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Sarah Lewis: Are we creating gender sensitive environments?

Sarah Lewis, MRTPI is the Planning Practice Officer at the RTPI

Five years ago, when my family were house hunting, we inadvertently stumbled upon the perfect demonstration of how differently men and women use space.

After considering the essentials of price and number of bedrooms, my partner would look at the distance to the nearest tube station to get to work. I would look at the route to the nearest nursery, then the nearest primary school, then the nearest tube station to get to work (whilst keeping half an eye out for local secondary schools and safe walking routes around the area ready for when my daughters were older and able to venture out independently).

Whilst I am certainly not suggesting that this is a scenario that all women experience, it is my experience, and an everyday example of women making plans, calculations and decision making about the places they live.

Women in Planning Part II - one year on

Today is International Women’s Day, which marks a year on from our ‘Women and Planning (Part II) research, and two years since Women and Planning (Part I).

Using qualitative data from 52 planners working across sectors and from around the world, the research gained an in-depth understanding of the success and failure to implement planning policies sensitive to gender specific needs in urban environments. The results suggested that gender mainstreaming has not been effectively implemented as a means of integrating the needs of women and men equally into spatial planning.

The research also found that the integration of a gender dimension into spatial policy making has been held back by a host of different factors. These include systemic inadequacies of both the education and planning systems, resulting in gender inequalities going largely undiscussed and hidden from view.

The conclusion was unfortunately as expected of a fragmented approach to planning for women. This has “implications for the way women are represented through the plan, policy and decision stages of projects and the outcomes that are achieved on the ground.”

The conclusion of the report called for the creation of practical advice on implementing gender mainstreaming measures. This will be the next step for the RTPI. As part of our practice advice series, we will publish advice on women and town planning later in the year. It will highlight the issues, the impact of the built environment on women and how they live and the opportunities they have, working within the existing legislative structure in England, Scotland, Wales, Northern Ireland and Ireland. The advice will identify the techniques and tools available to mainstream gender equality within town planning.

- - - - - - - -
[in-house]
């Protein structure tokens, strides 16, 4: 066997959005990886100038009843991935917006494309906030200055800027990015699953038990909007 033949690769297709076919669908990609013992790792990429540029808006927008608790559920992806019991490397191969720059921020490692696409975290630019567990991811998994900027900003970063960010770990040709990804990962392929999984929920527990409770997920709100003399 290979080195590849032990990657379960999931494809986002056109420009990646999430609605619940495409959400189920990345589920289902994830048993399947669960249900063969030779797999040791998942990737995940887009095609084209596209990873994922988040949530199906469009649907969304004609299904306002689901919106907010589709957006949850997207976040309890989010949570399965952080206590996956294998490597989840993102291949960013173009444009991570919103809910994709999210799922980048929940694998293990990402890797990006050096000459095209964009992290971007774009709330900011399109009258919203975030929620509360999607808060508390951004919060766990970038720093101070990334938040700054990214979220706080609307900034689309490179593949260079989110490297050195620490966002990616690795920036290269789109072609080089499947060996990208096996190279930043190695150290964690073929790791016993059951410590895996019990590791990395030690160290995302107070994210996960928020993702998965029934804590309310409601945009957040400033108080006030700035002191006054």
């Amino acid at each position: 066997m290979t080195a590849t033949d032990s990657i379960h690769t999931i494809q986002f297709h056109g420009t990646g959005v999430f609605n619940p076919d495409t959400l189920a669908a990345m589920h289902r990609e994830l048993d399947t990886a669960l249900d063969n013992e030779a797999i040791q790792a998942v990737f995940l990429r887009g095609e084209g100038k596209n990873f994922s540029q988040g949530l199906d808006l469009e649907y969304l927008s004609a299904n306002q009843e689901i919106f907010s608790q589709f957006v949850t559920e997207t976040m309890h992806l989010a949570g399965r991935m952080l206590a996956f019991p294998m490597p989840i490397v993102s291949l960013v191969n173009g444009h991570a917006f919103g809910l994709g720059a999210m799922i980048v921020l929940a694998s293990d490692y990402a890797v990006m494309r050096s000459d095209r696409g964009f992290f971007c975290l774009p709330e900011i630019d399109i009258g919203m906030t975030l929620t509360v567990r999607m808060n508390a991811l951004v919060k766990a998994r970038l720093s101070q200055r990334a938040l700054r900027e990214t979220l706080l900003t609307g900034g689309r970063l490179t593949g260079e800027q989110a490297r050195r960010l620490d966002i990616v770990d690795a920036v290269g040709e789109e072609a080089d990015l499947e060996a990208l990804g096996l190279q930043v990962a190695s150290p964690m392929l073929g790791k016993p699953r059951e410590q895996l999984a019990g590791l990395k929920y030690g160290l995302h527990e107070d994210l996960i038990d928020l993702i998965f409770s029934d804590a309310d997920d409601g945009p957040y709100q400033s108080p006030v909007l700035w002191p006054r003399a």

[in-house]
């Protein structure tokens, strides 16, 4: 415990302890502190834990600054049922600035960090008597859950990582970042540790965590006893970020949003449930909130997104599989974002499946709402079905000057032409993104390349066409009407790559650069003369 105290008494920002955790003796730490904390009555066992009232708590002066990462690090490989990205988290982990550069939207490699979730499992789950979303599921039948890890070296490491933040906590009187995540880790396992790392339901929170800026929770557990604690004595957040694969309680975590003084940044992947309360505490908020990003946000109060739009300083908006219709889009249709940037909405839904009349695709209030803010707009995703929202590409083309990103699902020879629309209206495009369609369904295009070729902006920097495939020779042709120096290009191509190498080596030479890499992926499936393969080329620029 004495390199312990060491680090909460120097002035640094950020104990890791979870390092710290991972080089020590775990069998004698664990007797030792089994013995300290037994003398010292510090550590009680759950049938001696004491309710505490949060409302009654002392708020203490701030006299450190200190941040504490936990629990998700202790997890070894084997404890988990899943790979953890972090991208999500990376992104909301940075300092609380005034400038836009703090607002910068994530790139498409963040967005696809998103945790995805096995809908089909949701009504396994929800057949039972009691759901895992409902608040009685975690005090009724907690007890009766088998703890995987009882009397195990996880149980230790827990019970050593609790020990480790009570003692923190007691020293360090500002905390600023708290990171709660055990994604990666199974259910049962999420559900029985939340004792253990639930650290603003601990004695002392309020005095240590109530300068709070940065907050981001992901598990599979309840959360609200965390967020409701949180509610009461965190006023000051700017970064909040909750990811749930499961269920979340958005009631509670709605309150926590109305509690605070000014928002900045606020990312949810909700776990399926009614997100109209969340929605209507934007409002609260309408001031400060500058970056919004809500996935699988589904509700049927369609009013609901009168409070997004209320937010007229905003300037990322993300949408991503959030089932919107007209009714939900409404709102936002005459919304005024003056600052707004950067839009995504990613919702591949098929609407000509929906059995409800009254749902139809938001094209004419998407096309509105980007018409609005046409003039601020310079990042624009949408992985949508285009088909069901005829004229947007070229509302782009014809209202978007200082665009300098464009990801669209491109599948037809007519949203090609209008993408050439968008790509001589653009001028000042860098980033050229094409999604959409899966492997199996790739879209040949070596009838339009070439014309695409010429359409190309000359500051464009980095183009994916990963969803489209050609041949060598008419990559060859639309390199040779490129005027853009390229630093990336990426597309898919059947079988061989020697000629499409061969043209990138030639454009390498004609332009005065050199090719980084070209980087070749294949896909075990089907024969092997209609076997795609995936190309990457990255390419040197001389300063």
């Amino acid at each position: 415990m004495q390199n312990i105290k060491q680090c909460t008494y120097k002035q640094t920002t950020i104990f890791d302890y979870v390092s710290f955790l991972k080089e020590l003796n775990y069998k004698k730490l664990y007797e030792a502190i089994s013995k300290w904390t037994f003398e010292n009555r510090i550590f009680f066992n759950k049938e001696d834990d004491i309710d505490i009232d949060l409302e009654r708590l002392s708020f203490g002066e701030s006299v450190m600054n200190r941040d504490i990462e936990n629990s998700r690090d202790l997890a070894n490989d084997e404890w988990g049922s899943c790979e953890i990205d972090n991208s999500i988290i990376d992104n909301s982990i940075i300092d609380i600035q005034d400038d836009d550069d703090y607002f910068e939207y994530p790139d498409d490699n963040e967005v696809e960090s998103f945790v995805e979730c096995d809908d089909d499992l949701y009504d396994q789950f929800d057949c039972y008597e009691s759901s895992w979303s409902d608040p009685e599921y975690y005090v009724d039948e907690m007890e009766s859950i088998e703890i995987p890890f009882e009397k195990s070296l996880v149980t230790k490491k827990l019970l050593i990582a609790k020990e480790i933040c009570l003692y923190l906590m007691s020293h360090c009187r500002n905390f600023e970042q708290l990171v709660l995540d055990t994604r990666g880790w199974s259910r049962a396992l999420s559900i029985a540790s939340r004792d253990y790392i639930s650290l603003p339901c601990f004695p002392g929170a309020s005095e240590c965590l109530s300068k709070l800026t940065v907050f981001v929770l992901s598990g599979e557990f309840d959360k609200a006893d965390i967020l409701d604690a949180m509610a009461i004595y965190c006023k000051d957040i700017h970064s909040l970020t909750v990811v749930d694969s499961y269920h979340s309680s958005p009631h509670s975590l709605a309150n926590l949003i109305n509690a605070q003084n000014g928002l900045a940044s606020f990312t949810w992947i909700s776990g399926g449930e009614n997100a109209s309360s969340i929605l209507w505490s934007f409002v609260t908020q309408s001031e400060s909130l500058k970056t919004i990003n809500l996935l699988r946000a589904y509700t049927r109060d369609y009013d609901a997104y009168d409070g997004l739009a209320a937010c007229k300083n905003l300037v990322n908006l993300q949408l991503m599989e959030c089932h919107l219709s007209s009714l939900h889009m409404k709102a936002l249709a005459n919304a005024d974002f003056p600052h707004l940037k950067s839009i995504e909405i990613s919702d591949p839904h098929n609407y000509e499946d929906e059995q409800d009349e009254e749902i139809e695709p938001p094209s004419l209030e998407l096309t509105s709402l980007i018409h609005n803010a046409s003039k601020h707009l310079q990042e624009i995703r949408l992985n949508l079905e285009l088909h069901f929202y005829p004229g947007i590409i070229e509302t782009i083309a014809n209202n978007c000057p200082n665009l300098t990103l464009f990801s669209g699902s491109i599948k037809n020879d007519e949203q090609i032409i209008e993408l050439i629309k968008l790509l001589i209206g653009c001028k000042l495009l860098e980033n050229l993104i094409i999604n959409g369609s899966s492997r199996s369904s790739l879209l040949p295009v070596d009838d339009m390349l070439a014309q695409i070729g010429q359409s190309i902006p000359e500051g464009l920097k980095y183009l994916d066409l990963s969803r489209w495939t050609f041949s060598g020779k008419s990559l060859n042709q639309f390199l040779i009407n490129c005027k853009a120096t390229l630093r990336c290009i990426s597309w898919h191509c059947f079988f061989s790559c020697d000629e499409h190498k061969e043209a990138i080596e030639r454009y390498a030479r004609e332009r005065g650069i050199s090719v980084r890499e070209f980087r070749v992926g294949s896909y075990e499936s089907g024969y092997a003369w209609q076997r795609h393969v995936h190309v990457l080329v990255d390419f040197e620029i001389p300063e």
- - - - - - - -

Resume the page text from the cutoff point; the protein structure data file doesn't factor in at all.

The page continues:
“Successful developments, which have included gender specific needs in their design, need to be celebrated and shared as an example, to encourage and educate others in doing the same.”

The advice will come nearly twenty years after the RTPI published the Gender Mainstreaming Toolkit and will build on that work amongst more recent initiatives.

In order to do this successfully, we need to identify real world examples of where effective gender mainstreaming has taken place. The advice will need to show what can/should/must happen at a range of scales, and within a range of activities – from policy, to plan, through partnership, in consultation to individual schemes – in order to demonstrate the impacts on the ground and how they are making positive differences to women’s lives.

Many respondents in Women and Planning (Part II) advocated for the celebration of best practice examples of equality; showcasing women, workplaces and projects that are taking positive steps to achieve gender equality in the workplace, profession and in the built environment saying, “Successful developments, which have included gender specific needs in their design, need to be celebrated and shared as an example, to encourage and educate others in doing the same.”

Case studies and examples

Vienna is the most frequently cited example of a gender equal city, but I would like to hear about other examples, from around the world and in the UK. For example, how 20-minute neighbourhoods are being used to create better places for women, the impact of high street renewal, public transport integration, design of open space, children’s facilities and equal access to housing and employment.

In the years since the RTPI last published advice on gender our understanding of gender identities has changed and continues to evolve and though this blog reflects that more historic understanding of gender our new work must reflect that to create places that work for everyone.

I would really appreciate input from our members of successful case studies for inclusion in the advice. Please get in touch by 30 April 2022 with your examples at [email protected] I look forward to hearing from you.

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